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Proc Natl Acad Sci U S A. May 23, 2006; 103(21): 8113–8118.
Published online May 11, 2006. doi:  10.1073/pnas.0509210103
PMCID: PMC1472438
From the Cover
Evolution

The origin of European cattle: Evidence from modern and ancient DNA

Abstract

Cattle domestication from wild aurochsen was among the most important innovations during the Neolithic agricultural revolution. The available genetic and archaeological evidence points to at least two major sites of domestication in India and in the Near East, where zebu and the taurine breeds would have emerged independently. Under this hypothesis, all present-day European breeds would be descended from cattle domesticated in the Near East and subsequently spread during the diffusion of herding and farming lifestyles. We present here previously undescribed genetic evidence in contrast with this view, based on mtDNA sequences from five Italian aurochsen dated between 7,000 and 17,000 years B.P. and >1,000 modern cattle from 51 breeds. Our data are compatible with local domestication events in Europe and support at least some levels of introgression from the aurochs in Italy. The distribution of genetic variation in modern cattle suggest also that different south European breeds were affected by introductions from northern Africa. If so, the European cattle may represent a more variable and valuable genetic resource than previously realized, and previous simple hypotheses regarding the domestication process and the diffusion of selected breeds should be revised.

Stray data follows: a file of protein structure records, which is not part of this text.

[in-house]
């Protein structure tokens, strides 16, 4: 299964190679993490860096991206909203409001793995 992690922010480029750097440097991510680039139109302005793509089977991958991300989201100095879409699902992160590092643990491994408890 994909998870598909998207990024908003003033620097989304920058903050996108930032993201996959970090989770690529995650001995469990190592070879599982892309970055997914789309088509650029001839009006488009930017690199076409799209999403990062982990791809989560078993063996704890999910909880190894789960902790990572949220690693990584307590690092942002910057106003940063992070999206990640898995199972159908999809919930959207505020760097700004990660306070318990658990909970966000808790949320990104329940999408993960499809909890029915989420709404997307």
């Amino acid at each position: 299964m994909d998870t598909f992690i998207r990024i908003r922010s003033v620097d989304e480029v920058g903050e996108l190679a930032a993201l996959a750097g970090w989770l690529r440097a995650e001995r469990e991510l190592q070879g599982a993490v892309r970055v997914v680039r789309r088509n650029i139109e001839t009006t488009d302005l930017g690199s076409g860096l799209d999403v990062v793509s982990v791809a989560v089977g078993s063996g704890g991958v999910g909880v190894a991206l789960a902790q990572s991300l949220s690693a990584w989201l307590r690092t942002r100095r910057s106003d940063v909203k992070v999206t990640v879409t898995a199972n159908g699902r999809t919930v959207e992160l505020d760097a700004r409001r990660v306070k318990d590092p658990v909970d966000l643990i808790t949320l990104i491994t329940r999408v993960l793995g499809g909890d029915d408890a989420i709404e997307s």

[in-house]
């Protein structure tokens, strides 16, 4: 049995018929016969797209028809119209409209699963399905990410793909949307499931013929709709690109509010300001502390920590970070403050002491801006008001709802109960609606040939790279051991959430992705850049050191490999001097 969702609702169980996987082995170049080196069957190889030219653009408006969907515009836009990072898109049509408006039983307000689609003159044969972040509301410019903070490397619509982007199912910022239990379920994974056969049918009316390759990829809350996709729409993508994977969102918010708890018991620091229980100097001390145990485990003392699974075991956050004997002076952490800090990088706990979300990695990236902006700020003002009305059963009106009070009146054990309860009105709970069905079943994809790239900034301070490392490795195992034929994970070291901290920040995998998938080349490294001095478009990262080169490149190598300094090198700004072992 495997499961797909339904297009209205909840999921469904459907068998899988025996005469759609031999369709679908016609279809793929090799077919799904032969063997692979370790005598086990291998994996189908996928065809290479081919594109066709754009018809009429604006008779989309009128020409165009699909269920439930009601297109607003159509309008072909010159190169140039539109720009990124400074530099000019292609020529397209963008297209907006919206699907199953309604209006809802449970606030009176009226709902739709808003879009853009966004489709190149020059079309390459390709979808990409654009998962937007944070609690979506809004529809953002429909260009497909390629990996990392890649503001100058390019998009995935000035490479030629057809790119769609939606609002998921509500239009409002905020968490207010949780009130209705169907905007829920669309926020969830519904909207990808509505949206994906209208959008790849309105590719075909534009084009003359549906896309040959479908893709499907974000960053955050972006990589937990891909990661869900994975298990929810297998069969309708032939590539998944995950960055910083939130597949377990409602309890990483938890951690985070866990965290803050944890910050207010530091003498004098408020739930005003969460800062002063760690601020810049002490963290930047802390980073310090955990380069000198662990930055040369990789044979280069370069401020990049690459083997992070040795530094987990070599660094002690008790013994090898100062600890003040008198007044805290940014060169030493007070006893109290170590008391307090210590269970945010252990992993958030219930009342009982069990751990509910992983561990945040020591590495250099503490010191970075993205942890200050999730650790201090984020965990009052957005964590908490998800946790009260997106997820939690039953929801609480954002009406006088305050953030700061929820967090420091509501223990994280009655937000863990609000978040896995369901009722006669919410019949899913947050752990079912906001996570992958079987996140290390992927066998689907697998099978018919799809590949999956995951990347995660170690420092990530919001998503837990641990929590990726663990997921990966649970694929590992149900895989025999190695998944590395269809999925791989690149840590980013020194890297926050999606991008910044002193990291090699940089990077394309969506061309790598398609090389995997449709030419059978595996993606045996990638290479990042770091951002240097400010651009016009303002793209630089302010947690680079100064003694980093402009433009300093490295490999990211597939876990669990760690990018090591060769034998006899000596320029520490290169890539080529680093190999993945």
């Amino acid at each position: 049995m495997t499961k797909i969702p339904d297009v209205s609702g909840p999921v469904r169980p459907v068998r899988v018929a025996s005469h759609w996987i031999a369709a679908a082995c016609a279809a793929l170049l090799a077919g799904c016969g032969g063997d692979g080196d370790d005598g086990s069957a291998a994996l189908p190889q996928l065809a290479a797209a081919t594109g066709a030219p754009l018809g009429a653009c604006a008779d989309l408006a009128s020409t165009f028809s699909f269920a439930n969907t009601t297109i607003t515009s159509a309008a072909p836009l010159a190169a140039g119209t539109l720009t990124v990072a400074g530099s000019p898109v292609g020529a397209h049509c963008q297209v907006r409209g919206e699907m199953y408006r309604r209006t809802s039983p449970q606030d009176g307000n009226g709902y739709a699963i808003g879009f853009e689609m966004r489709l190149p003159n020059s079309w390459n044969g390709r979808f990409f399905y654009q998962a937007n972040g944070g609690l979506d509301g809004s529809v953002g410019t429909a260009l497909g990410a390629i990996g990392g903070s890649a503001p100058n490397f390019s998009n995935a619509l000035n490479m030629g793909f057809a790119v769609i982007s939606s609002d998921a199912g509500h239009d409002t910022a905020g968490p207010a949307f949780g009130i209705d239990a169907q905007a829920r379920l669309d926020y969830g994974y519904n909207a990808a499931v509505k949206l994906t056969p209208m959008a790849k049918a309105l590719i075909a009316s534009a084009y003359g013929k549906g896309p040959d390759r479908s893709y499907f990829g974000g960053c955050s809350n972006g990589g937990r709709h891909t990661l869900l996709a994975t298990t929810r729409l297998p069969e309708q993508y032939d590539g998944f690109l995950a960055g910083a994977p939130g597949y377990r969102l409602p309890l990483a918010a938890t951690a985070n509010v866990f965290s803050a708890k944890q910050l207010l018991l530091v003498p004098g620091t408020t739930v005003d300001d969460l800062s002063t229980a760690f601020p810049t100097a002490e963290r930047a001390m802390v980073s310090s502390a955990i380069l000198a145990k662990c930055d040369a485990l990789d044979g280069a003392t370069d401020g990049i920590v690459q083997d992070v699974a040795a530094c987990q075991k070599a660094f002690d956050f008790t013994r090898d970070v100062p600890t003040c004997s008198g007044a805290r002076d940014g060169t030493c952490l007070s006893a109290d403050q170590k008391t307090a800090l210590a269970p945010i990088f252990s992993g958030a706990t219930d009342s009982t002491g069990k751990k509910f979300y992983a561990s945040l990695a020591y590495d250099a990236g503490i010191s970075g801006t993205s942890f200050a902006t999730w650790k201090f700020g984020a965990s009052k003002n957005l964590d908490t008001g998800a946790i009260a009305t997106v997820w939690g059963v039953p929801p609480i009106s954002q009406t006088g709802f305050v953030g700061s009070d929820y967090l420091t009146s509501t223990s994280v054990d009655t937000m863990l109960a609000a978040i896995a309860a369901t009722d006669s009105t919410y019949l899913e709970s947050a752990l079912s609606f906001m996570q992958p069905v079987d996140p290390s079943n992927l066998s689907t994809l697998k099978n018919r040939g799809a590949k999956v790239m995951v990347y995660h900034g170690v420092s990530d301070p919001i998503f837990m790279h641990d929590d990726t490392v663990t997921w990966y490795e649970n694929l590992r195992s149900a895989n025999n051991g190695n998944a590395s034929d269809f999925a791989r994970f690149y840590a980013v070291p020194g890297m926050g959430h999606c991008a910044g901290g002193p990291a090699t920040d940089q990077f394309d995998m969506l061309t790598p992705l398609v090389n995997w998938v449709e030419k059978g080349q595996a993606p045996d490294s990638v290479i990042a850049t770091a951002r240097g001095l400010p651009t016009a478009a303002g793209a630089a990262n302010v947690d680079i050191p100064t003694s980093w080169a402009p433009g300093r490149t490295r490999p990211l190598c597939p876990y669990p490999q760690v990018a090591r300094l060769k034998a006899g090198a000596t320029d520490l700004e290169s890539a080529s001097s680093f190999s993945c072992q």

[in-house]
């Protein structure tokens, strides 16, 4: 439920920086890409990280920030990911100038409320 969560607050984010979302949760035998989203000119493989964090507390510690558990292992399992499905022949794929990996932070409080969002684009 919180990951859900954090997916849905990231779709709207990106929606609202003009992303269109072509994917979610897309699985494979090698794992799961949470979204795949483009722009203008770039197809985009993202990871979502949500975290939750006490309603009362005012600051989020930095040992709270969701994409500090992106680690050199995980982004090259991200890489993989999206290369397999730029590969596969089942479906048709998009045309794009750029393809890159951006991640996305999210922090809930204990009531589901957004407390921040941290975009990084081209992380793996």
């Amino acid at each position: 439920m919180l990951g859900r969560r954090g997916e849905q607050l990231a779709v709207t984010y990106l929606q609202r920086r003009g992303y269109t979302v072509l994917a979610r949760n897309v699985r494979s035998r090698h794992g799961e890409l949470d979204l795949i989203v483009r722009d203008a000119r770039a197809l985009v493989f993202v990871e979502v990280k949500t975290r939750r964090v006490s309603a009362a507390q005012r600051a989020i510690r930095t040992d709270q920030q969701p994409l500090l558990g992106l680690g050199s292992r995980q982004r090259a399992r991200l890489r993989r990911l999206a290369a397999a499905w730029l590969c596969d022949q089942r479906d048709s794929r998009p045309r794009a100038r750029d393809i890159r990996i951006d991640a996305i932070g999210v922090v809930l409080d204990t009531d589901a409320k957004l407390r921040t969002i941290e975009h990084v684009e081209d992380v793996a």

Keywords: domestication, Europe, mtDNA, aurochs

The domestication of cattle (Bos taurus and Bos indicus) from wild aurochsen (Bos primigenius) was an important step in human history, leading to extensive modifications of the diet, the behavior, and the socioeconomic structure of many populations (1). This process started ≈11,000 years ago (2, 3), and the deep genetic divergence between taurine (B. taurus) and zebu (B. indicus) cattle breeds points to at least two independent domestication events from two distinct aurochsen groups (4). Archaeological data suggest that the zebu domestication occurred probably in the Indus Valley (today’s Pakistan) (5), with a primary diffusion of these breeds in India and only a more recent (<3,000 years) secondary male introduction in Africa (6). Conversely, the most likely domestication site for the taurine breeds is considered a westernmost area in the Near East, the Fertile Crescent (FC), even though an independent domestication event may have occurred in Africa (79).

Approximately 480 cattle breeds are recognized today in Europe (10). All of them are of the taurine type, and all of them are considered to be in strict mitochondrial genetic continuity with the breeds selected in the FC (3, 6, 11, 12). The evidence for this hypothesis can be summarized as follows: (i) none of the British aurochs sequences typed so far was found in modern cattle, and the divergence between the two distinct clades (B. taurus and B. primigenius) predates by several thousand years the domestication event; (ii) European cattle belong almost exclusively to a single group of mtDNA sequences, haplogroup T3, which represents a subset of the variation observed in the Near East (where four major haplogroups, T, T1, T2, and T3, are present); and (iii) the shape and the age of the European network of sequences is compatible with a demographic expansion from a small population after domestication. Nuclear markers also seem to show a higher variability in the Near East than in other regions (13, 14), thus supporting the conclusions based on mitochondrial data.